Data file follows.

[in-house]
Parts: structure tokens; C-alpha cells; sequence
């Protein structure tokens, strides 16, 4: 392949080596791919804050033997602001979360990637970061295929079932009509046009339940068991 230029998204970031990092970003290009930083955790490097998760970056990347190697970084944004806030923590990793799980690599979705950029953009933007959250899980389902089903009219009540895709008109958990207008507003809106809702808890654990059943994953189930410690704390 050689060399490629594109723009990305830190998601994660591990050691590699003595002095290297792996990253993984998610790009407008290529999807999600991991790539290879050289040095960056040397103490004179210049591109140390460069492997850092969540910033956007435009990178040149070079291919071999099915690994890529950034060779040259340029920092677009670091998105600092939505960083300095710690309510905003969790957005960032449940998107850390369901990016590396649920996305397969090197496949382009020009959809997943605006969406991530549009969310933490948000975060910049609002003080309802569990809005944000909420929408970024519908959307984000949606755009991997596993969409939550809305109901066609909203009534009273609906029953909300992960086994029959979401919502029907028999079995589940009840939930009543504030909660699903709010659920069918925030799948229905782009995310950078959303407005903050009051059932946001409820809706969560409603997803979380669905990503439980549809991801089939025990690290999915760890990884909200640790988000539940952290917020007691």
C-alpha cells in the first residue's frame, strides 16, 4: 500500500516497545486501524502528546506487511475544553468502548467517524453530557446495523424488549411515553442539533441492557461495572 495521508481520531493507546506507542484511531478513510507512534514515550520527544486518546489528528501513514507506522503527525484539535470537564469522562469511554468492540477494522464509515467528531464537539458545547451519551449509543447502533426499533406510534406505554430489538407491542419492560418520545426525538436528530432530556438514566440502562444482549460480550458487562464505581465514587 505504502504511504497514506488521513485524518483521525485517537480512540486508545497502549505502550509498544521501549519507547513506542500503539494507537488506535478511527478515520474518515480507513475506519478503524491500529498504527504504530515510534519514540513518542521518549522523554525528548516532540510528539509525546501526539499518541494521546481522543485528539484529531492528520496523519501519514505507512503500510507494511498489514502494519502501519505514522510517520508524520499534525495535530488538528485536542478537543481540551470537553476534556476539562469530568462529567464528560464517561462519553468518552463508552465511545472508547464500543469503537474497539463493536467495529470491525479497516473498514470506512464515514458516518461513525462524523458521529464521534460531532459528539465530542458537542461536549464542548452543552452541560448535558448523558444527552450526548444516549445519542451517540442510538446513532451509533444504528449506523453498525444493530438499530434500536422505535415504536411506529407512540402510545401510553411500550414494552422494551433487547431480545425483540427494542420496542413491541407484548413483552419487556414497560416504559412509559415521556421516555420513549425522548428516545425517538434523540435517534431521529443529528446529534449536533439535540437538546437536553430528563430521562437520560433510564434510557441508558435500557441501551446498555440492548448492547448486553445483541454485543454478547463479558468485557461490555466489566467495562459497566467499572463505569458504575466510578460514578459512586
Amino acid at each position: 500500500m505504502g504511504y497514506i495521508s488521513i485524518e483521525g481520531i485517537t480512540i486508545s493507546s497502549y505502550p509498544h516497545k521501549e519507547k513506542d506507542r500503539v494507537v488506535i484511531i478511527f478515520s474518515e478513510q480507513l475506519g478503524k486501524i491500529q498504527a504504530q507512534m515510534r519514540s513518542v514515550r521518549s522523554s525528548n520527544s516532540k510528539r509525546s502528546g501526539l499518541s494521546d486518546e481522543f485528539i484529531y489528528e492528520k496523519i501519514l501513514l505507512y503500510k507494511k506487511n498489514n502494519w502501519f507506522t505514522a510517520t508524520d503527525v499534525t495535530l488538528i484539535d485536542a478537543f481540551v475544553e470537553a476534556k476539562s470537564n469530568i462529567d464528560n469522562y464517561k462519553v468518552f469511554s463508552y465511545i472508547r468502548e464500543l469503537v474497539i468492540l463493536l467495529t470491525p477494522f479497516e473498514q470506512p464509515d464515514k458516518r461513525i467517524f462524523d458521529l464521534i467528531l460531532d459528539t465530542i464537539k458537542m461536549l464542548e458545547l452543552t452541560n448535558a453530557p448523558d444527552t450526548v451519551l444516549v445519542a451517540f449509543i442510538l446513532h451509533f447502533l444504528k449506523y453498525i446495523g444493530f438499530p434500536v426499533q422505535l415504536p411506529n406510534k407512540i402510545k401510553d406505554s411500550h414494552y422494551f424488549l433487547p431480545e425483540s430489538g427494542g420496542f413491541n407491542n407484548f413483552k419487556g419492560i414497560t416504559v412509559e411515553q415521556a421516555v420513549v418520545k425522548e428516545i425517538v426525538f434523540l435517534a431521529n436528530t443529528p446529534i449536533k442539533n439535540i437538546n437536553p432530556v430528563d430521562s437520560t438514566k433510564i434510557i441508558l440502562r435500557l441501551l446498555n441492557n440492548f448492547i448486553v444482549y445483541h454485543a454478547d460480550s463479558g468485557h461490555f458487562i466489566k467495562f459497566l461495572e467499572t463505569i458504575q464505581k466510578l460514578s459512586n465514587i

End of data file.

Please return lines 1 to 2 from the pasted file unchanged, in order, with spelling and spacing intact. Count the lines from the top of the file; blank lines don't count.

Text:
[in-house]
Parts: structure tokens; C-alpha cells; sequence